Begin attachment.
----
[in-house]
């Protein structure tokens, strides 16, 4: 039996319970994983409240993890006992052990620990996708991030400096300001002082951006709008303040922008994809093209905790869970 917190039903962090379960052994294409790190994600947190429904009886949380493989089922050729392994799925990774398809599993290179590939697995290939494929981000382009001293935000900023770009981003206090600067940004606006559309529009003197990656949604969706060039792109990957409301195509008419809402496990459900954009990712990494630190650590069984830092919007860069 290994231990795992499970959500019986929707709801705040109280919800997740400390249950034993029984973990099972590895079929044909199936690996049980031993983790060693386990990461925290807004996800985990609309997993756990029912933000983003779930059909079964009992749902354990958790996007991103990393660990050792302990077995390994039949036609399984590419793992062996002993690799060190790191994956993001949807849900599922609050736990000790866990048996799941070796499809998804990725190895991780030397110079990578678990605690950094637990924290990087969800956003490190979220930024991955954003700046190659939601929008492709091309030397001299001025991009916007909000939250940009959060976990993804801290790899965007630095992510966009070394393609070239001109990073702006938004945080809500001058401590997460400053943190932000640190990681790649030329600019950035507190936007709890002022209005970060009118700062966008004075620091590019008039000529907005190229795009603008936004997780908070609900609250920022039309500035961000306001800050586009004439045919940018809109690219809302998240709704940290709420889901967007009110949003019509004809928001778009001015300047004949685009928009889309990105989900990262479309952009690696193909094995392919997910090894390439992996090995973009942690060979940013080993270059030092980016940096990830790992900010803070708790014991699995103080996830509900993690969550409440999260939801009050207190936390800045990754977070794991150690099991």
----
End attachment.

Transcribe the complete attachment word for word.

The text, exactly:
[in-house]
């Protein structure tokens, strides 16, 4: 039996319970994983409240993890006992052990620990996708991030400096300001002082951006709008303040922008994809093209905790869970 917190039903962090379960052994294409790190994600947190429904009886949380493989089922050729392994799925990774398809599993290179590939697995290939494929981000382009001293935000900023770009981003206090600067940004606006559309529009003197990656949604969706060039792109990957409301195509008419809402496990459900954009990712990494630190650590069984830092919007860069 290994231990795992499970959500019986929707709801705040109280919800997740400390249950034993029984973990099972590895079929044909199936690996049980031993983790060693386990990461925290807004996800985990609309997993756990029912933000983003779930059909079964009992749902354990958790996007991103990393660990050792302990077995390994039949036609399984590419793992062996002993690799060190790191994956993001949807849900599922609050736990000790866990048996799941070796499809998804990725190895991780030397110079990578678990605690950094637990924290990087969800956003490190979220930024991955954003700046190659939601929008492709091309030397001299001025991009916007909000939250940009959060976990993804801290790899965007630095992510966009070394393609070239001109990073702006938004945080809500001058401590997460400053943190932000640190990681790649030329600019950035507190936007709890002022209005970060009118700062966008004075620091590019008039000529907005190229795009603008936004997780908070609900609250920022039309500035961000306001800050586009004439045919940018809109690219809302998240709704940290709420889901967007009110949003019509004809928001778009001015300047004949685009928009889309990105989900990262479309952009690696193909094995392919997910090894390439992996090995973009942690060979940013080993270059030092980016940096990830790992900010803070708790014991699995103080996830509900993690969550409440999260939801009050207190936390800045990754977070794991150690099991």